Getting the most out of AR and VR experiences
With the pandemic still a major concern for shoppers, marketers in the retail space should be looking at how better to engage with consumers digitally. It used to be that there were certain categories of products and services that needed to be purchased in-person, which was often the case, especially for big-ticket items. But now in the world of virtual and augmented reality, consumers are test-driving electric vehicles, and renters are inspecting and leasing their new home.
When retailers make the jump to AR and VR, they should take a holistic approach and not depend too much on a single platform. Consumers expect more, and marketers have to cast a wide net to build the right experience. VR & AR experience software company Wool & Water has done their own consumer research on AR and VR. Co-founders Jeff Bodzewski and Justin McAneny recently shared some best practices as marketers pick and choose from this emerging channel. They define the concept of “extended retail” as a broader strategy that helps marketers avoid getting tied down to a single platform or technology that includes AR, VR, smart displays and, eventually, holograms and metaworlds in the years to come.
Too niche and costly. “Snapchat is a great way for brands to test the AR shopping possibilities, but it has significant limitations to a brand’s longer-term extended retail strategy,” said Bodzewski. “First is obviously the prohibitive cost of Snapchat’s paid platform that only allows shoppers to experience a finite amount of products for a limited time depending on the brand’s advertising budget. Second is the daily userbase that’s roughly only a third of the number of shoppers in the United States today and not the real target for a wide range of mainstream brands given Snapchat’s relatively niche audience.”
Brands can integrate an AR solution that enhances in-store and digital storefronts that nearly all shoppers can see for a comparable price,” he added.
More revenue and data. “Consumers are more aware of how brands are using their data than at any point, meaning any retailer needs to provide a high enough perceived value around convenience, cost and experience through VR and AR,” said McAneny. “Shoppers now expect extended retail shopping experiences that give them the confidence to purchase whether it’s how something from the store would look in their home or even virtually trying on products from a website. We’ve found shoppers will not only reward these forward-thinking brands with higher sales, order size and loyalty, but with their first-person data to make it a truly convenient one-click purchase.”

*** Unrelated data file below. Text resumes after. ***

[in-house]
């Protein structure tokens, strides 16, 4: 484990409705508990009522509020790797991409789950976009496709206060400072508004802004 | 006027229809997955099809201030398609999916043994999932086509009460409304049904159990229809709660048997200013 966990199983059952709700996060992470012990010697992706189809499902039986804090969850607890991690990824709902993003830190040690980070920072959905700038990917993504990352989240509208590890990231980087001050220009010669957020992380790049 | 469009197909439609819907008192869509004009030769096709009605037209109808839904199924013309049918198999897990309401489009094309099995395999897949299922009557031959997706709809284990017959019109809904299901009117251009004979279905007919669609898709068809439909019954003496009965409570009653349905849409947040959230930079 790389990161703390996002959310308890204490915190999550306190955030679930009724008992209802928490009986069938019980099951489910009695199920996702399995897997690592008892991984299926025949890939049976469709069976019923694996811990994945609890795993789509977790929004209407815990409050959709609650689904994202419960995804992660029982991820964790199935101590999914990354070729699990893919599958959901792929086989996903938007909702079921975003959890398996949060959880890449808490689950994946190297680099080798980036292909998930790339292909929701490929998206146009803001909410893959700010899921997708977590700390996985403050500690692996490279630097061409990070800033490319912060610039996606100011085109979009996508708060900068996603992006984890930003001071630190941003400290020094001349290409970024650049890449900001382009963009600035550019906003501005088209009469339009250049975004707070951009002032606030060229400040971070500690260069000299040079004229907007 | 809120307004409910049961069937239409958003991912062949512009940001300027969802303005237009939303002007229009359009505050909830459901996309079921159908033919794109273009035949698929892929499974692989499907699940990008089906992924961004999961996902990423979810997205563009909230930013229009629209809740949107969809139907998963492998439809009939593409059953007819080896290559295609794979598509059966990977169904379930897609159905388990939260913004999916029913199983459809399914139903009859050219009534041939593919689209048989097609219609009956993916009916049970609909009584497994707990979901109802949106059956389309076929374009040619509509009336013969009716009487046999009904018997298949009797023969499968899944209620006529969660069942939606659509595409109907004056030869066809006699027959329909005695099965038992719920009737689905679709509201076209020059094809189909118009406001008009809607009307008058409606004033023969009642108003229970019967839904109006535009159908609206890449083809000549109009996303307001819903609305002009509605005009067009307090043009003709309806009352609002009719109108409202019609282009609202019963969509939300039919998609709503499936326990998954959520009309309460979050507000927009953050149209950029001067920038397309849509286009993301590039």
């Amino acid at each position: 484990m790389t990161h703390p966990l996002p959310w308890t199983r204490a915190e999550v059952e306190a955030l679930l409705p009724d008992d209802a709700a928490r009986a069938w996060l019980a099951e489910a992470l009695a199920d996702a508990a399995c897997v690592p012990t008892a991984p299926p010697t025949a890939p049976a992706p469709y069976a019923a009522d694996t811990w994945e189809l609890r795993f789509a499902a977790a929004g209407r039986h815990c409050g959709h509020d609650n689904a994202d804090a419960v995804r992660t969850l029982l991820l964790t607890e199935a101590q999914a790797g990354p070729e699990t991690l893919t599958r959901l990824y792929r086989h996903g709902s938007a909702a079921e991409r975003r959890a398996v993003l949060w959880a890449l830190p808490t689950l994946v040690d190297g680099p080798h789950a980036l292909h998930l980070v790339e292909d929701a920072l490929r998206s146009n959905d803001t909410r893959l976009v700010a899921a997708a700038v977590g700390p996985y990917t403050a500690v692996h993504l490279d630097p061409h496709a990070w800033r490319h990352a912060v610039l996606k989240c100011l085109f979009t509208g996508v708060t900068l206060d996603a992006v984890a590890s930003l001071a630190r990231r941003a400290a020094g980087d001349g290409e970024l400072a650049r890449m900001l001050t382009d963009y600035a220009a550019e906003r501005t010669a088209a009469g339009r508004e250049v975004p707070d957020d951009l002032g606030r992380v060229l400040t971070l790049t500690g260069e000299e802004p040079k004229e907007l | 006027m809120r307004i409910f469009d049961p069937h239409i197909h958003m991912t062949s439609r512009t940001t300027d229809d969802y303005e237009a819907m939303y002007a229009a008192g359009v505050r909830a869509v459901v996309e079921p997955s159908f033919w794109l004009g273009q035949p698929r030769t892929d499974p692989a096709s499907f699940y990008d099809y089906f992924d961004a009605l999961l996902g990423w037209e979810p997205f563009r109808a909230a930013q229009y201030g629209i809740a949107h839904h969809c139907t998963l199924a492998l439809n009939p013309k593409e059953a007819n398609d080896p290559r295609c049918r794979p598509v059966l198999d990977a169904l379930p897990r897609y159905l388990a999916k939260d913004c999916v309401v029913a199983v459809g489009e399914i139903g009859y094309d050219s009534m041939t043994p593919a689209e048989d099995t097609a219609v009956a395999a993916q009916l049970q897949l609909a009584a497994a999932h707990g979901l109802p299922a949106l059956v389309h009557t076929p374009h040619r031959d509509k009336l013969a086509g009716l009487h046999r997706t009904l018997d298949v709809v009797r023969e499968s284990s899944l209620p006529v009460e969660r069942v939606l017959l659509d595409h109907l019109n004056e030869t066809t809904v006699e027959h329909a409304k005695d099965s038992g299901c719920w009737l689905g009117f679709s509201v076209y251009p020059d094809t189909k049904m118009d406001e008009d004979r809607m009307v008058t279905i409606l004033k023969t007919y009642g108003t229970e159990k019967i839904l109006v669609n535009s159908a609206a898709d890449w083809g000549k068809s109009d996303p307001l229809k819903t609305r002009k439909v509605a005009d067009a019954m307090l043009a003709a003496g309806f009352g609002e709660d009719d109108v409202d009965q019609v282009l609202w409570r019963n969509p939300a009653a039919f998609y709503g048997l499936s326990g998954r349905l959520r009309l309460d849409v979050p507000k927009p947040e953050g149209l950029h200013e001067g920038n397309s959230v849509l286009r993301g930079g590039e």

He added, “A long-term strategy for all extended channels needs to be considered as long-term enhancements to a company’s entire omnichannel footprint rather than the gimmick so many brands continue to relegate this sales technology to currently.”
VR will get better soon. “We’ve built out approaches for high-end designers to walk their customers through a live environment where they can see and make real-time changes to the design being created specifically for them,” said Bodzewski. “Luxury tourism destinations are also beginning to explore this as a tool to really help their very top customers experience new properties, rides and other elements that would have been confined to a brochure or 2D video.”
He added, “We’re not there with mainstream adoption of VR, although the Oculus Rift 2 likely will prove to be a tipping point.”
Why we care. This has been building for some time, but — guess what? — it’s accelerating. Digital and physical are becoming closely interwoven. Consumers steeped in online shopping are going to want digital experiences (and seamless discovery and checkout) in-store too. And consumers that prefer a digital environment will welcome the opportunity to explore big-ticket items like homes, cars and furniture — items that usually demand in-person inspection — online. AR and VR are going to play an important role in the union of digital and physical.